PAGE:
Yesterday, I broke off one of them. Here it is on the kitchen counter, with my hand to show how big it is. Actually, this is more medium-sized.

While I took pictures of the icicles, I also practiced for my Church Music I test this afternoon. Fr. Roman is having us do all of Tone 2.

Monday, December 6, 2010

Monday Morning Photos

Welcome, General Winter, to your new home.

This is the first evening prayer, in Church Slavonic. For my homework, I have to know and recite this by heart. For our final exam, we have to be able to recite from memory a number of church prayers.

Saturday, December 4, 2010

Thanksgiving in Vacationland (2)

Day 2 - Manhattan to Massachusetts

We awoke the next morning, collected our stuff, and drove North to Manhattan. Our plan was to attend Liturgy at the Synodal Cathedral, because a recent seminary grad, Sergio Silva, was being ordained a deacon.

Parking in Manhattan, even on a Sunday, seems to be very hard to find. Even the paid parking lot that Big Jack frequently uses was full. So, we resorted to appealing to divine intervention. And the heavenly answer was not long in coming–we found a parking space just two blocks away from Synod, right on 5th Avenue next to Central Park.

If one didn't notice the sign saying "Synod of Bishops of the Russian Orthodox Church Outside of Russia" one could easily mistake the building for any common mansion, which it basically was. We entered rather awkwardly through the kliros, which was in an adjoining space next to the nave, which was actually a converted ballroom. We sang with the choir. I was happy to sing with Anatoly Ivanovich Panchoshny, who was my vocal teacher in the music summer school.

After the liturgy, we congratulated Fr. Sergio (who, as of this writing, has just been ordained a priest) and then proceeded to the trapeza, where we sat and listened to speeches about Metropolitan Philaret.

It was soon time to get going, so we went back to the car and put away our podryasniks. Jack taught me a special way to fold a cassock, which will make for a good post. Then, we started walking through Central Park.

It was my first time in Central Park, not to mention Manhattan. I was completely bowled over by the sheer scale of the park, as well as how accommodating it was to all the people walking therein. It was a nice, sunny afternoon, and we got to see all sorts of talented individuals on our walk. There were some black street performers who called themselves the “Afrobats” as well as a very talented young boy who could juggle while riding a unicycle.

It was getting late, so we had to start hitting the road again. Big Jack got invited by a Russian family in Massachusetts, the Donskoys, to have Thanksgiving dinner with them. Jack graciously declined, but asked if we could stay the night. So, we started the four-hour drive. This time, we took the scenic route, making sure the GPS had us avoid toll roads. It turned out to be a rather nice drive. On the way, we listened to Glenn Gould play Bach's French Suites. Pretty soon, we were in Concord.

Fr. and Mrs. Donskoy welcomed us with open arms. Over a steaming hot bowl of chili, Fr. Alex regaled us with various stories, including the tale of how "Silent Night" came to be written in a secluded Alpine town. I was becoming very exhausted, so he lent me his arm to lean on. I took a shower, got ready for bed, and went to sleep a little after 11:30 pm.

Thursday, December 2, 2010

Thanksgiving in Vacationland (1)

Note: In keeping with my personal blogging philosophy, I have changed some of the names to protect the innocent...and the guilty!

Day 1 - Jordanville to JFK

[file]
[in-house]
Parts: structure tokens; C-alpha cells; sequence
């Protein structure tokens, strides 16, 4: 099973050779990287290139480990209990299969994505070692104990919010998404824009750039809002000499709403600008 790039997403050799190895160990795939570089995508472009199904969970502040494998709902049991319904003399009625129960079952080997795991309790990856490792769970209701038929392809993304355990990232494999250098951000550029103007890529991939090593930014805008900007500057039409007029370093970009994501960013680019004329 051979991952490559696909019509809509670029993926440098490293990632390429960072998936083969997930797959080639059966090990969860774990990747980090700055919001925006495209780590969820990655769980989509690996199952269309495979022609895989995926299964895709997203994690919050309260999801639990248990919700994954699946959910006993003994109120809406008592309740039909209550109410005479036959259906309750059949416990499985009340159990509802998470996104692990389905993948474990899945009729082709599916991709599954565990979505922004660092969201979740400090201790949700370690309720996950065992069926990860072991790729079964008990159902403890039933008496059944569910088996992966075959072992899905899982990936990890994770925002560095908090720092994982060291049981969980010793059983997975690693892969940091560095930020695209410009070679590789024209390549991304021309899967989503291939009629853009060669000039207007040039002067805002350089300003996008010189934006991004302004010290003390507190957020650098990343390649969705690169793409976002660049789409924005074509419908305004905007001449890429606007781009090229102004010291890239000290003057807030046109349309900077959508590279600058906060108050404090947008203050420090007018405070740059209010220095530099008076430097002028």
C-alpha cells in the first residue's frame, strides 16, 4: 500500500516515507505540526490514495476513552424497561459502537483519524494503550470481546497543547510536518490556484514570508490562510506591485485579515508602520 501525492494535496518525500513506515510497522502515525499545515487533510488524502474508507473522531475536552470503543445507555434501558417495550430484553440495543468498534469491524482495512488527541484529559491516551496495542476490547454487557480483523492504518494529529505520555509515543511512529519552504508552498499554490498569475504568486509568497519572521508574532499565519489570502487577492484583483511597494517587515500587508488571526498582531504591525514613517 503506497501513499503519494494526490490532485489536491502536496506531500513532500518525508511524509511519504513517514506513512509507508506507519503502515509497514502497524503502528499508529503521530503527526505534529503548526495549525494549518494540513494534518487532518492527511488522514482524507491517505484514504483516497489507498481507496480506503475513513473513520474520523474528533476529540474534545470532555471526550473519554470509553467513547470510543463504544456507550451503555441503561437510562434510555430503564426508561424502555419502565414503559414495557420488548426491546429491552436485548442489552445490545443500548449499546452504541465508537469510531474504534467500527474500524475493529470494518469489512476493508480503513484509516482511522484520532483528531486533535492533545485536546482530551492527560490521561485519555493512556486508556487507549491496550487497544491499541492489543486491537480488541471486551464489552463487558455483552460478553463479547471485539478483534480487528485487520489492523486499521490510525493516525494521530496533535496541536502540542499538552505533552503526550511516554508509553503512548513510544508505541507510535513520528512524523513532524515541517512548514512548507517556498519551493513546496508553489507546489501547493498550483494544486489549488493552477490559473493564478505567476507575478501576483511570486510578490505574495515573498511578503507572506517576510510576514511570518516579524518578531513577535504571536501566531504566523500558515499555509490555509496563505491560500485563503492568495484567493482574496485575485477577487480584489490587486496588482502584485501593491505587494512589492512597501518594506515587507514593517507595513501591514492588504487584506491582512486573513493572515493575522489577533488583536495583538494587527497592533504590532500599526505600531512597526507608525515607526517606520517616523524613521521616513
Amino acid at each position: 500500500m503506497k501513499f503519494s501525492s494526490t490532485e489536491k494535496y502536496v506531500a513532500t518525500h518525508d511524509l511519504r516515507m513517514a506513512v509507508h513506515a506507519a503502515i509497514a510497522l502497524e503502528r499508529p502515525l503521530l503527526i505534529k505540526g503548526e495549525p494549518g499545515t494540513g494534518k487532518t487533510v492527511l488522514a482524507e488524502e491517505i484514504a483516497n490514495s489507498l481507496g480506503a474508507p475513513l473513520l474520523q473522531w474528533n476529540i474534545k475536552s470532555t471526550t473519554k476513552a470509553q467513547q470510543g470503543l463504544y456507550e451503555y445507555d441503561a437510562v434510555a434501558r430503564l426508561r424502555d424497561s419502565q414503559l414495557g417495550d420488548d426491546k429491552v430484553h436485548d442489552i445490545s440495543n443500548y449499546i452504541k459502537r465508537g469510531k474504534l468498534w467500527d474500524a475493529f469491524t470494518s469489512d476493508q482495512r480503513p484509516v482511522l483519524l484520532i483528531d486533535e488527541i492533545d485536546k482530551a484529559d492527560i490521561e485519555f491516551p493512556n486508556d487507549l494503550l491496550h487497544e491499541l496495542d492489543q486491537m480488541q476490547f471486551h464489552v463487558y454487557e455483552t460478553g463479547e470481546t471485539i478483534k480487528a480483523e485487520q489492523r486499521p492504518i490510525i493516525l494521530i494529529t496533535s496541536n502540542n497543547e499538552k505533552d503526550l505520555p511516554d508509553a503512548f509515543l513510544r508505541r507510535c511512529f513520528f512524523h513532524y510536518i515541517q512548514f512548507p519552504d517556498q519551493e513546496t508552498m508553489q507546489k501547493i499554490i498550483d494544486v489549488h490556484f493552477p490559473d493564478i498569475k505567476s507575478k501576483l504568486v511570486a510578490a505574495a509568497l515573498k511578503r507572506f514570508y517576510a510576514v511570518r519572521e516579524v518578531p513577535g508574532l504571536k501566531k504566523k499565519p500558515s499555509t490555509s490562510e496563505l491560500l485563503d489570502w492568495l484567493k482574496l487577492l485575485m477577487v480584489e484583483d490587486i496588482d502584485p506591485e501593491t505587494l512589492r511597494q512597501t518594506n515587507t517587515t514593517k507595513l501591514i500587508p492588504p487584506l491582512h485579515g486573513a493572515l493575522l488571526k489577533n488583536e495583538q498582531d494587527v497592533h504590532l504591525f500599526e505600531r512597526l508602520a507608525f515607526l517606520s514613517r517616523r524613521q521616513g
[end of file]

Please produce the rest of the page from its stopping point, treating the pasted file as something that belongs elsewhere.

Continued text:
The air was crisp, the day was fine, and I woke up way too early for my own good. I was excited because we were going to embark on an epic road trip across several states along the eastern seaboard. Our final destination was somewhere in Southern Maine, but first we had to go South in order to drop off our friend Tom Woodlawn, who was going to give a presentation on Pushkin somewhere in the frozen side of Europe.

So, we set off: Tom, Big Jack (a fifth-year), and me. We drove five hours, through quaint Upstate New York towns, and into the heart of New York City. The tension level increased accordingly, especially because we were having difficulties finding a place to stay, and it was starting to get dark. I resigned myself to the fate of having to go back to Jordanville, at least for that night. Meanwhile, Big Jack and I dropped off Tom at JFK International, and prayed that he would travel safely, and that they would not make Minsk-meat out of him.

Living on a prayer, we started South, to New Jersey, where a priest-friend of Jack's lived. After some lively back-and-forth before and after we dropped off Tom at the airport, Jack's friend, Fr. Seraphim, got us some accomodations at his parish in Howell. So, about an hour and a half after we dropped off Anthony we arrived at St. Alexander Nevsky Cathedral.

Finally, I thought, time to get some rest! After nearly eight hours of sitting in a car, I was ready to crash. But then, I checked the time: it was six o'clock. Time for Vigil!

We went up to the choir loft of the beautifully-frescoed church, and stood and sang for about two-and-a-half hours, which actually gave some remedy to all the sitting we did. After the Vigil, Fr. Valery, the venerable protopresbyter and rector of the parish, had us do a pannikhida for Metropolitan Philaret, whose 25th anniversary of his repose was the following day.

That night, we ate supper at Fr. Seraphim's, and met his amiable family. His sister-in-law Tanya served us a very delicious meal, and we spent our evening chatting about seminary life. In particular, Tanya told us about some marital advice she recieved from one of our protodeacons:

Tanya: He told me to line up all the guys I'm interested in, and pick the one with the shined shoes.
Jack: But how are you going to line up all those guys?
Me: Call the police!

When it was time for Big Jack and I to rest, we were shown to our guest rooms in the Russian School with some bedding. The first day was eventful, but it was merely the beginning of our saga.